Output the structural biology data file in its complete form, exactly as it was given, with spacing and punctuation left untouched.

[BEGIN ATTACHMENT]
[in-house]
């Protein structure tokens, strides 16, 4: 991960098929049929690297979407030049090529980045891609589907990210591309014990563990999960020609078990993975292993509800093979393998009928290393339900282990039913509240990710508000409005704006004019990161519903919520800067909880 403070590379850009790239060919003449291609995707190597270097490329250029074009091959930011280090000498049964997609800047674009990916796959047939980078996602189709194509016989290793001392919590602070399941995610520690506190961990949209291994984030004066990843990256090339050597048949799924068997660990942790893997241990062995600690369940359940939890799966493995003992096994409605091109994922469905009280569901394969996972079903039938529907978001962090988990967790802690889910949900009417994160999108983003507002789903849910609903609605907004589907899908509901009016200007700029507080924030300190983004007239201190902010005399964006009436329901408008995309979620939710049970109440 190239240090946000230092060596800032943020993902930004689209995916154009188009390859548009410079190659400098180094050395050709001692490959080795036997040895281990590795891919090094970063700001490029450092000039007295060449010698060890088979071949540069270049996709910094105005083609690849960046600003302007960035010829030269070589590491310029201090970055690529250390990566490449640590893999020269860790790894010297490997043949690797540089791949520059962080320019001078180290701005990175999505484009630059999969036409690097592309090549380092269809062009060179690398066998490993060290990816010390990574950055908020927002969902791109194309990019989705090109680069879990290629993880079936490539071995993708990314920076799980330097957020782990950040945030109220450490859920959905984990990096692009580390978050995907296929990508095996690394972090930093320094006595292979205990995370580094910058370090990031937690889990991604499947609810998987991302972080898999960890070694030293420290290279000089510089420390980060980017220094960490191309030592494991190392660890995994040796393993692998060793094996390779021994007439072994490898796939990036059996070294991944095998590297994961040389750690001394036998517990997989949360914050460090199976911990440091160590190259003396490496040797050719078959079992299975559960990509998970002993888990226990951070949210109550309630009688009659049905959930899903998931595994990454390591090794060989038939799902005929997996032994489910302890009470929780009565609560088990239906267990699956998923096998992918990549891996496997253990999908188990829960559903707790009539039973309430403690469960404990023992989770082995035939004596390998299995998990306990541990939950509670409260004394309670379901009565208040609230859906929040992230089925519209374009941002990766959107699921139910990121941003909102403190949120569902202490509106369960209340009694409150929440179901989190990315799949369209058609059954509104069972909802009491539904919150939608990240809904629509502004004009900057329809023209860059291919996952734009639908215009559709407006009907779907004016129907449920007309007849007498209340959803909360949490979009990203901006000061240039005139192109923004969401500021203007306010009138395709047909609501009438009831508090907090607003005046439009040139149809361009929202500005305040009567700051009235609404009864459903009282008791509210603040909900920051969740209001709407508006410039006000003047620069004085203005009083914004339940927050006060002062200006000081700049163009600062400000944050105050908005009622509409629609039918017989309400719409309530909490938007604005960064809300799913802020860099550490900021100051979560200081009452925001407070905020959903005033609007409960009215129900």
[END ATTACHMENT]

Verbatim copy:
[in-house]
């Protein structure tokens, strides 16, 4: 991960098929049929690297979407030049090529980045891609589907990210591309014990563990999960020609078990993975292993509800093979393998009928290393339900282990039913509240990710508000409005704006004019990161519903919520800067909880 403070590379850009790239060919003449291609995707190597270097490329250029074009091959930011280090000498049964997609800047674009990916796959047939980078996602189709194509016989290793001392919590602070399941995610520690506190961990949209291994984030004066990843990256090339050597048949799924068997660990942790893997241990062995600690369940359940939890799966493995003992096994409605091109994922469905009280569901394969996972079903039938529907978001962090988990967790802690889910949900009417994160999108983003507002789903849910609903609605907004589907899908509901009016200007700029507080924030300190983004007239201190902010005399964006009436329901408008995309979620939710049970109440 190239240090946000230092060596800032943020993902930004689209995916154009188009390859548009410079190659400098180094050395050709001692490959080795036997040895281990590795891919090094970063700001490029450092000039007295060449010698060890088979071949540069270049996709910094105005083609690849960046600003302007960035010829030269070589590491310029201090970055690529250390990566490449640590893999020269860790790894010297490997043949690797540089791949520059962080320019001078180290701005990175999505484009630059999969036409690097592309090549380092269809062009060179690398066998490993060290990816010390990574950055908020927002969902791109194309990019989705090109680069879990290629993880079936490539071995993708990314920076799980330097957020782990950040945030109220450490859920959905984990990096692009580390978050995907296929990508095996690394972090930093320094006595292979205990995370580094910058370090990031937690889990991604499947609810998987991302972080898999960890070694030293420290290279000089510089420390980060980017220094960490191309030592494991190392660890995994040796393993692998060793094996390779021994007439072994490898796939990036059996070294991944095998590297994961040389750690001394036998517990997989949360914050460090199976911990440091160590190259003396490496040797050719078959079992299975559960990509998970002993888990226990951070949210109550309630009688009659049905959930899903998931595994990454390591090794060989038939799902005929997996032994489910302890009470929780009565609560088990239906267990699956998923096998992918990549891996496997253990999908188990829960559903707790009539039973309430403690469960404990023992989770082995035939004596390998299995998990306990541990939950509670409260004394309670379901009565208040609230859906929040992230089925519209374009941002990766959107699921139910990121941003909102403190949120569902202490509106369960209340009694409150929440179901989190990315799949369209058609059954509104069972909802009491539904919150939608990240809904629509502004004009900057329809023209860059291919996952734009639908215009559709407006009907779907004016129907449920007309007849007498209340959803909360949490979009990203901006000061240039005139192109923004969401500021203007306010009138395709047909609501009438009831508090907090607003005046439009040139149809361009929202500005305040009567700051009235609404009864459903009282008791509210603040909900920051969740209001709407508006410039006000003047620069004085203005009083914004339940927050006060002062200006000081700049163009600062400000944050105050908005009622509409629609039918017989309400719409309530909490938007604005960064809300799913802020860099550490900021100051979560200081009452925001407070905020959903005033609007409960009215129900």